Puzzled by the sight of empty seats in the student section at University of Wisconsin men’s basketball games, athletic director Barry Alvarez is considering a change in how season tickets are allocated starting in 2012-13.
He’s thinking about a return to the format where all 2,100 student season tickets are sold on a first-come, first-served basis and they encompass all of the games at the Kohl Center.
The current procedure, introduced in 2009-10, splits the home games into two packages with comparable marquee games — red and white — essentially giving twice as many students the opportunity to see the Badgers in person.
The plan — tickets are sold online over a two-day period — sprang in part from complaints by students that not enough tickets were available.
But more and more empty seats are being seen — especially in the 300 level farthest from the court — which has affected the atmosphere that once made the Kohl Center one of the most intimidating arenas in the Big Ten Conference, if not all of college basketball.
“That tells me we need to make a change,” Alvarez said of the student ticketing process.
For 2011-12, the white package sold out quickly on the first day, but only 1,361 red packages were sold on the second day. A third option, a winter break package with five games, was sold to 537 students.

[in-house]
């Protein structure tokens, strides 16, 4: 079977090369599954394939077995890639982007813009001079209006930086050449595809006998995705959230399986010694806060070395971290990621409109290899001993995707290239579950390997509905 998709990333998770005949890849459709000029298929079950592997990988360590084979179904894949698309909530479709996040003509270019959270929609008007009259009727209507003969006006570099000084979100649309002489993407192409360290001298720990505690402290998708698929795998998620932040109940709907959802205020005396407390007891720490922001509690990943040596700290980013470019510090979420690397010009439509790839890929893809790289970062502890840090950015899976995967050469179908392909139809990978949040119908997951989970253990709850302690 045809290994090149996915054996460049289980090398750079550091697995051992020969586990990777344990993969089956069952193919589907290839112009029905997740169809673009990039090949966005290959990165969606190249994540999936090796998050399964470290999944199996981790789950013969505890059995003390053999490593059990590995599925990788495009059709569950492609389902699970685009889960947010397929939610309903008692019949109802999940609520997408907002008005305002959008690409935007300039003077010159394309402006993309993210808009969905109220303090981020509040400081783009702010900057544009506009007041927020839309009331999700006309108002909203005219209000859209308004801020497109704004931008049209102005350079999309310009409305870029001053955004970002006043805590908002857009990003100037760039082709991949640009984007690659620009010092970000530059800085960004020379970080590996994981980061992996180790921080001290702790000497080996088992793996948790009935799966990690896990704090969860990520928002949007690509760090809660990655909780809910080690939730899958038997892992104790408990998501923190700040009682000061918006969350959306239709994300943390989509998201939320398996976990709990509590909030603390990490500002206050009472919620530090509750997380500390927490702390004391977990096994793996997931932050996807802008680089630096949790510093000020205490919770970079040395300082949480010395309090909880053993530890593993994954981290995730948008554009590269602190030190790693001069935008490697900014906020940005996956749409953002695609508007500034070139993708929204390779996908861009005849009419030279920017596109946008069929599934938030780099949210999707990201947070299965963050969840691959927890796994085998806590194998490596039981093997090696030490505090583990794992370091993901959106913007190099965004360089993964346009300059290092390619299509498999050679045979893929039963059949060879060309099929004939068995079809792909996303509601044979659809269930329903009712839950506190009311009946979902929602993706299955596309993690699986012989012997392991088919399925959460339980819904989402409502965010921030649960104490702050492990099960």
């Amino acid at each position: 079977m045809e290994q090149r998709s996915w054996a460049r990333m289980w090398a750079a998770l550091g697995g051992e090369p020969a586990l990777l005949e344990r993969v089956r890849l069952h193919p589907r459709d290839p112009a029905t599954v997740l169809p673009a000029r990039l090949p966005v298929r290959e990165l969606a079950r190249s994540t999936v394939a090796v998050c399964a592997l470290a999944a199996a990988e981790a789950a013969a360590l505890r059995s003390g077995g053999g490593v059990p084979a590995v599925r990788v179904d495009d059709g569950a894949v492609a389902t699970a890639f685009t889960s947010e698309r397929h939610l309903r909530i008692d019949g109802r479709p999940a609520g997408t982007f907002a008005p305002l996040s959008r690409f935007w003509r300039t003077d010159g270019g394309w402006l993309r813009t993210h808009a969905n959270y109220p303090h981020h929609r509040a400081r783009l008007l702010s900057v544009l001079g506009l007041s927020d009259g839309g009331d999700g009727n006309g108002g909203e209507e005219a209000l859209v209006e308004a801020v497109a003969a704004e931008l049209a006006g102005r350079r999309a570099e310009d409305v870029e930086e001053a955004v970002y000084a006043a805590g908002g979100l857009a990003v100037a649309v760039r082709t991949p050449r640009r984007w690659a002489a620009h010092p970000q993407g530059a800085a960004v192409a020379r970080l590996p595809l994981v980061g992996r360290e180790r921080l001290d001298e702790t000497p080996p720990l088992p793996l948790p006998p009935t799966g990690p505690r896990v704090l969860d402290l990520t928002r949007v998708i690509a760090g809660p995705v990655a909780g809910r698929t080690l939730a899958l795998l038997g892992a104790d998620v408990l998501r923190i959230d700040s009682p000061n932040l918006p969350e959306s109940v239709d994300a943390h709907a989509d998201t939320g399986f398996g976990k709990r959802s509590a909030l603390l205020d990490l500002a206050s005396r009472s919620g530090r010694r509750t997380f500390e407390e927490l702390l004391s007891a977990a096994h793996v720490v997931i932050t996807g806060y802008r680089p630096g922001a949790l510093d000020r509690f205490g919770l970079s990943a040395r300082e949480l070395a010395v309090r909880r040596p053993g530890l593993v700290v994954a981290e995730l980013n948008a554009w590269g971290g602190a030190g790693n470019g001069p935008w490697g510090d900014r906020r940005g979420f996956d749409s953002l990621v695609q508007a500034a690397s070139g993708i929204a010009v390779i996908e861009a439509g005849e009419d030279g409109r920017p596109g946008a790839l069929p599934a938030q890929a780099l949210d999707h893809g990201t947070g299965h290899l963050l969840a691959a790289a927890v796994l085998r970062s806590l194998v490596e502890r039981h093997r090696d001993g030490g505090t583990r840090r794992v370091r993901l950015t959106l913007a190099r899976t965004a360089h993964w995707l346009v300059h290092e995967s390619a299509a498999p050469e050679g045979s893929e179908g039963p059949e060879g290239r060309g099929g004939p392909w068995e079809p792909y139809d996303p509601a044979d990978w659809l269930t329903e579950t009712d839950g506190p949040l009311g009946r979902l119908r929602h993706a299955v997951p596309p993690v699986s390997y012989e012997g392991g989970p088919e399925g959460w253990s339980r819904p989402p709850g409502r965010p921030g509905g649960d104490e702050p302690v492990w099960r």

“The first day we sell tickets, boom, they’re sold immediately,” Alvarez said. “The second day, it drags. You’d think our students would really get behind it. Some do, but not at the magnitude of what we’ve had.”
Justin Doherty, the UW associate athletic director for external relations, said an annual end-of-season fan survey will provide input from students about the best course of action and feedback about their attendance habits.
“I think the smart thing to do is analyze it at the end of the season — look at your numbers, look at the patterns,” Doherty said. “You can’t make an educated decision unless you have information like that, so we’re working on that.”
Alvarez said he doesn’t have an answer for why UW students have stopped buying tickets, but he already has a solution in mind.
“We don’t need two days,” he said, referring to the window in which tickets are sold. “Have one season ticket for our students.”
UW is not alone in seeing a downturn in student and overall attendance for men’s basketball. A recent USA Today story noted Duke’s famed “Cameron Crazies” no longer fill the student section at Cameron Indoor Stadium and the average attendance at NCAA Division I games has dropped in each of the past four seasons.
Technology is a major factor. High-definition TVs have improved the viewing experience and fans can use other options such as live streaming online.
Demographics have changed as well. Students have grown up in a time of quick-hit highlight packages, so they may be less inclined to pay to watch an entire game in person.
If the sales trend with UW students continues in 2012-13, it could lead to a smaller pool of season tickets, with the general public having more to choose from.
“That’s something we’re going to have to talk about,” Alvarez said. “If we’re not using them all, maybe we take a look at that.”